+ C + SAo     ------------>|
            +   + SAi     <------------|
            +++++                      |
                          Directly connected network

         Figure 3: Activate two Security Associations

   The second method, shown in Figure 3, MUST be supported by every
   implementation.  In this simple method, all the nodes will use two
   SAs, one for sending (SAo) and the other for receiving (SAi) traffic.
   Thus, the number of SAs is always two and will not be affected by
   addition of a PIM router.  Although two different SAs (i.e., SAo and
   SAi) are used in this method, the SA parameters (keys, Security
   Parameter Index (SPI), etc.) for the two SAs are identical, i.e., the
   same information is shared among all the routers in an administrative
   region.  This document RECOMMENDS this second method for manual key
   configuration.  However, it MAY also be used with automated key

9.  Rekeying

   An analysis of the considerations for key management is provided in
   RFC 4107 [RFC4107].

   In PIM-SM deployments it is expected that secure sessions will be
   relatively long-lived, and it is not expected that keys will be
   significantly exposed through normal operational activity.  Manual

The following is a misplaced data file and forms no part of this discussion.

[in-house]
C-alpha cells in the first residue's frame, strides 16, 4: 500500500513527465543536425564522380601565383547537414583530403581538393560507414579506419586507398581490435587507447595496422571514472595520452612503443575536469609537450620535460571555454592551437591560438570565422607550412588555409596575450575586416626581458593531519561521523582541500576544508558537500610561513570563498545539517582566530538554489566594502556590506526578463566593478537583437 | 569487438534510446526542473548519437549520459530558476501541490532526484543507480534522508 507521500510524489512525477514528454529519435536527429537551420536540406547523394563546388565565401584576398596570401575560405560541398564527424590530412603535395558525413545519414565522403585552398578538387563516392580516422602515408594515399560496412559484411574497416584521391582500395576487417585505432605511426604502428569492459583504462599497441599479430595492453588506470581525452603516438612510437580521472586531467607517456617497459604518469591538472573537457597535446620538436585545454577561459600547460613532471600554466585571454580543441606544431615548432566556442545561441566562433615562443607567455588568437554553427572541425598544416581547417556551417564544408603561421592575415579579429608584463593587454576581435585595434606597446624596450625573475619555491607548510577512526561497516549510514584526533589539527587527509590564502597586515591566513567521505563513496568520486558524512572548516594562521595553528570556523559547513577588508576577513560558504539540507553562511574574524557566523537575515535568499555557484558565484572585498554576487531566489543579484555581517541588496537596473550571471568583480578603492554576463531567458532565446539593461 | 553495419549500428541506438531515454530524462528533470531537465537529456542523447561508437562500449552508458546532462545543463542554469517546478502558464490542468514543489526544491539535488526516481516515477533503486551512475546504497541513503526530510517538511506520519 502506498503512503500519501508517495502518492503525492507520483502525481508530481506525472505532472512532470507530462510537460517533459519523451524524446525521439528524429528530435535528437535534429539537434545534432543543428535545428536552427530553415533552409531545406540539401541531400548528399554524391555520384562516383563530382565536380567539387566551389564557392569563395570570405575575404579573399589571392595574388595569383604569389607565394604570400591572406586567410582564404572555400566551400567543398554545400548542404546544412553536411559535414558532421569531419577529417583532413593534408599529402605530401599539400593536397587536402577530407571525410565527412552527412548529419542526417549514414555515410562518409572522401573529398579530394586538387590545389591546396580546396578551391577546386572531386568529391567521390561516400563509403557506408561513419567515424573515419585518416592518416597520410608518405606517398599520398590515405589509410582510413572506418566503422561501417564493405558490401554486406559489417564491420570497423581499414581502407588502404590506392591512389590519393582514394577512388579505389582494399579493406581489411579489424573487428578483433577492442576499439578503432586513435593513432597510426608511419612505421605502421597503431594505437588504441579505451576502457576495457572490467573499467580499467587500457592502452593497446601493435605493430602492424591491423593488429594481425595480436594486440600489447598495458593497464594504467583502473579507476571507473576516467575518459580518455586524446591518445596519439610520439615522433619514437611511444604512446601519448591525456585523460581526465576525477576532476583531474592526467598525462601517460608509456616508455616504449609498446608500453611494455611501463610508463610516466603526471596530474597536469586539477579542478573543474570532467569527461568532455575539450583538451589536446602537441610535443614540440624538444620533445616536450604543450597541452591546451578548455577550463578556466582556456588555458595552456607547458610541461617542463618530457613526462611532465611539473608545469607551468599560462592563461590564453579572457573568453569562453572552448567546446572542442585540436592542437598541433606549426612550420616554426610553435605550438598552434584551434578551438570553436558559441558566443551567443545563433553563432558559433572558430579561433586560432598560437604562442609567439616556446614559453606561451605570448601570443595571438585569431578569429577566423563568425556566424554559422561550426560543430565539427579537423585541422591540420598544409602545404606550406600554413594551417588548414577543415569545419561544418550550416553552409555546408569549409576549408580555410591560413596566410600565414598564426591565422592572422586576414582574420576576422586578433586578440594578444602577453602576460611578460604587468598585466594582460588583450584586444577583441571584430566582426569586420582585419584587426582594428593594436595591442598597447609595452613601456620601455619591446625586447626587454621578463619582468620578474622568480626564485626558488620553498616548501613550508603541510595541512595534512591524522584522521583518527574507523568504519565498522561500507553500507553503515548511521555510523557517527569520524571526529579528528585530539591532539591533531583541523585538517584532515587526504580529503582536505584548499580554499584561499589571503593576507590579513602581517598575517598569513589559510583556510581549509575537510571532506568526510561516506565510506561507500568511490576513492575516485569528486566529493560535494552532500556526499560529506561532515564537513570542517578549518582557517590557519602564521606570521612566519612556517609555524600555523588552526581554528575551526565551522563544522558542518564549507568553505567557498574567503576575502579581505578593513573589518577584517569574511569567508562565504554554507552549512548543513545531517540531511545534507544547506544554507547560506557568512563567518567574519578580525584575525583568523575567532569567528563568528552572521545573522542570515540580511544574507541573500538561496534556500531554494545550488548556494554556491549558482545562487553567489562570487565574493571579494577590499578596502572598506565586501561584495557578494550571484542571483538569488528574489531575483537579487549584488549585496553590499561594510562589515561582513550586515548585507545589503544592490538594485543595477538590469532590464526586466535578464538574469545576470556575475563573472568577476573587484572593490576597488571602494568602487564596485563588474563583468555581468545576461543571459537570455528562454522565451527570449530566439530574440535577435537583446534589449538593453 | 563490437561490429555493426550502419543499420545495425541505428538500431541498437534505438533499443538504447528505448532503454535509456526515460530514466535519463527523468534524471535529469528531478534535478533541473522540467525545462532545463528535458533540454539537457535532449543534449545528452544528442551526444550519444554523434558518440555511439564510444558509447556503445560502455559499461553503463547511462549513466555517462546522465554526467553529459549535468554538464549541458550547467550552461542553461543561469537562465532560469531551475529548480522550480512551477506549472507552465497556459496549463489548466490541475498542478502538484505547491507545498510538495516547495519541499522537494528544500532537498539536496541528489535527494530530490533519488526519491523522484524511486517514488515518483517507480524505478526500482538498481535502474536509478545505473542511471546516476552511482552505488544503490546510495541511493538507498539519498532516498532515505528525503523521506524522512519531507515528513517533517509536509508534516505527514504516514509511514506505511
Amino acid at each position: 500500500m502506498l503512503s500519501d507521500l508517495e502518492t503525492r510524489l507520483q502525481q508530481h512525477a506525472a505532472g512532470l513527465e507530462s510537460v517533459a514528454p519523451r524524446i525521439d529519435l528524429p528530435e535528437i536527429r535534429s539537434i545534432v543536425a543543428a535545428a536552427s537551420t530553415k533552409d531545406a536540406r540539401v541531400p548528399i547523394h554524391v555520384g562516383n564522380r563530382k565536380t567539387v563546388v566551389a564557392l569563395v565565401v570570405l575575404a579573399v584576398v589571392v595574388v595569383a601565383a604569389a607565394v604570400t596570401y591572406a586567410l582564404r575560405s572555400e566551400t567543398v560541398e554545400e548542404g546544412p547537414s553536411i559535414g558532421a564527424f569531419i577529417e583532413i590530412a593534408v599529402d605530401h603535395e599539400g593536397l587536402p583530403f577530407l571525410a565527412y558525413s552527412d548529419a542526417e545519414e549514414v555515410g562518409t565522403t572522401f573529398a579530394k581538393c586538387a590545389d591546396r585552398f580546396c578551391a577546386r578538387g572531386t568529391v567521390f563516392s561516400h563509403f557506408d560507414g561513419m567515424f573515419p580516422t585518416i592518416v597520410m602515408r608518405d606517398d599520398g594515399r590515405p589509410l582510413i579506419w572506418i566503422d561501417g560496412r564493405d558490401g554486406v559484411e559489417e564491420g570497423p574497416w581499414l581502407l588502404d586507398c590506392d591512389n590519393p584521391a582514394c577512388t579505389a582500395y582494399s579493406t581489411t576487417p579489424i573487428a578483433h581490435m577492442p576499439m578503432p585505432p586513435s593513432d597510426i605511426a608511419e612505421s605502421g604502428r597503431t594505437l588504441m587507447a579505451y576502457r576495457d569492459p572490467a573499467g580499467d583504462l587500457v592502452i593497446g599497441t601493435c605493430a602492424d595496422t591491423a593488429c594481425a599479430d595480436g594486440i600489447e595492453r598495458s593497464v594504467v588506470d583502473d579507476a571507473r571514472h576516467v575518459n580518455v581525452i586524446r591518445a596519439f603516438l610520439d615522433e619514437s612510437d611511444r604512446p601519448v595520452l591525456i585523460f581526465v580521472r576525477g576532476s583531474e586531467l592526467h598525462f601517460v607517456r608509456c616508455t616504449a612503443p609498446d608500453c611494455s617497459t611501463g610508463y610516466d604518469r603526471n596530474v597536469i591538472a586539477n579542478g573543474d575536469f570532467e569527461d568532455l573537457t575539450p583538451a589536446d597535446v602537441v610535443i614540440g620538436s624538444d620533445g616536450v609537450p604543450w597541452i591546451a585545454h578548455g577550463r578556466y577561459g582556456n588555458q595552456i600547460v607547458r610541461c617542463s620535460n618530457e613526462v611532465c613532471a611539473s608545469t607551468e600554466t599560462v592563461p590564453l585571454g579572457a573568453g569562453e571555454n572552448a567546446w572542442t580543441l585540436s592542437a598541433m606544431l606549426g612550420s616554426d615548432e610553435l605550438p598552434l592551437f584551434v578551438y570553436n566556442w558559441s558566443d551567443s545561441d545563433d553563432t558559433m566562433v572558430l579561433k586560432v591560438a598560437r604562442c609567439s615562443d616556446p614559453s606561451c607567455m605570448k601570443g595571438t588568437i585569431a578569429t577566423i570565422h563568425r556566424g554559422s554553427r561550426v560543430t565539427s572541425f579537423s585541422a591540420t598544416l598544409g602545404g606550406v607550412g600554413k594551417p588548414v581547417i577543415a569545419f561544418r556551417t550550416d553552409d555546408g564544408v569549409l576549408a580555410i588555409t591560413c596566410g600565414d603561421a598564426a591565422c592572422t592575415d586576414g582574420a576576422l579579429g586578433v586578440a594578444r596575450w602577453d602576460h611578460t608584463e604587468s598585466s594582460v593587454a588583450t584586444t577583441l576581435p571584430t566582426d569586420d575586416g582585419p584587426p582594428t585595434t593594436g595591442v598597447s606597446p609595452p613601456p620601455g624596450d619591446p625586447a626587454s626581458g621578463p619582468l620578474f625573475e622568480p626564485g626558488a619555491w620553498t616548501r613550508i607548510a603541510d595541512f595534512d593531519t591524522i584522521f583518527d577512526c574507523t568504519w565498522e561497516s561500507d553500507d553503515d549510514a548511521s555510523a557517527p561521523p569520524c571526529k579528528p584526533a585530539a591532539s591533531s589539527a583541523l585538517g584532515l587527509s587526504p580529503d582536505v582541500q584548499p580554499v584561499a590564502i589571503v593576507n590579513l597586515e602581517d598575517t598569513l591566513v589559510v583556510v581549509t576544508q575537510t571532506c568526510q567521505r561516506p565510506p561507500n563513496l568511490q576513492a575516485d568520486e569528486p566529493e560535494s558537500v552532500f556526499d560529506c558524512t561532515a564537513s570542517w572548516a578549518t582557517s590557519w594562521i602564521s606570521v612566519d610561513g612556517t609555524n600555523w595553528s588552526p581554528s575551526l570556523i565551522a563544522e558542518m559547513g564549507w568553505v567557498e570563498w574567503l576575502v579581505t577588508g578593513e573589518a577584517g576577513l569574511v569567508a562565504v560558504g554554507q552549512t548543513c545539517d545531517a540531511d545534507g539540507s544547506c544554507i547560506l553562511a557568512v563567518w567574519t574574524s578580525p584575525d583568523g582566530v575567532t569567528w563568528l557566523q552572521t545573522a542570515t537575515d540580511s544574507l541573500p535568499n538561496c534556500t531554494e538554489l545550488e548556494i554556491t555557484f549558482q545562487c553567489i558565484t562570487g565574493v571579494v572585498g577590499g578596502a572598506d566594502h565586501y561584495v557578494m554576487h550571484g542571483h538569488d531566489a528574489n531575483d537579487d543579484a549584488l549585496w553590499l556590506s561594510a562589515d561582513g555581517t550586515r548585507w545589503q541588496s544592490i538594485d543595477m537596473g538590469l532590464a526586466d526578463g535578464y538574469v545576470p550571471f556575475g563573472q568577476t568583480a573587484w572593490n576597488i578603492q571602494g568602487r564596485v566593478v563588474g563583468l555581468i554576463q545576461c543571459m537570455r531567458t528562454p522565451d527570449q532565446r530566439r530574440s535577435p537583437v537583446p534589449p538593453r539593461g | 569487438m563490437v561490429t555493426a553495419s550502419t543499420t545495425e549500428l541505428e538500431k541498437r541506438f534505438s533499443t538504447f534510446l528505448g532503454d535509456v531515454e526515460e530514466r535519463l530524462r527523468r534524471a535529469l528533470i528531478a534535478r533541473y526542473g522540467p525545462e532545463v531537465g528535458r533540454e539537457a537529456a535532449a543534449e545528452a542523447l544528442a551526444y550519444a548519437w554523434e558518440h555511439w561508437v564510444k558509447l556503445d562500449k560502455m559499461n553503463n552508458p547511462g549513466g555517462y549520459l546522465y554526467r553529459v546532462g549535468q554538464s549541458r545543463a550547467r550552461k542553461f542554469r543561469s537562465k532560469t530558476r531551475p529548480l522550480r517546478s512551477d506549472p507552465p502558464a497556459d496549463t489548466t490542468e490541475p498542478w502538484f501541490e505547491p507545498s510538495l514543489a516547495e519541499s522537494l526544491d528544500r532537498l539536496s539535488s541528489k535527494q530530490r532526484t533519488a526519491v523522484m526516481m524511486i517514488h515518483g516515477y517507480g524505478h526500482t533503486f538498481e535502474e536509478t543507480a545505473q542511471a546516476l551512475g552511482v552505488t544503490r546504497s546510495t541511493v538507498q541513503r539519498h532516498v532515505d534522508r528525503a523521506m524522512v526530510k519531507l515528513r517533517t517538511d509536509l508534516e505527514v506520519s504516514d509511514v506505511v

keying is judged acceptable in the light of the relatively low rate
   of change that is required.

   To maintain the security of a link, the authentication and encryption
   key values SHOULD be changed periodically, to limit the risk of
   undetected key disclosure.  Keys SHOULD also be changed when there is
   a change of trusted personnel.

   Manual keying offers the ability to change keys in a coordinated way,
   but it has several drawbacks in PIM-SM systems.  Some of these are
   listed in Section 15 ("Security Considerations") of this document.

   According to an analysis in line with RFC 4107 [RFC4107], PIM-SM
   would benefit from automated key management and roll over because all
   the disadvantages of manual keys listed in Section 15 would be
   eliminated.  However, suitable techniques for automated key
   management do not currently exist.  Work is in hand in the IETF to
   develop suitable solutions.  In the meantime, implementations MUST
   support manual rekeying as described below.  Implementers and
   deployers need to be aware of the requirement to upgrade to support
   automated key management as soon as suitable techniques are

9.1.  Manual Rekeying Procedure

   In accordance with the requirements of RFC 4107 [RFC4107], the
   following three-step procedure provides a possible mechanism to rekey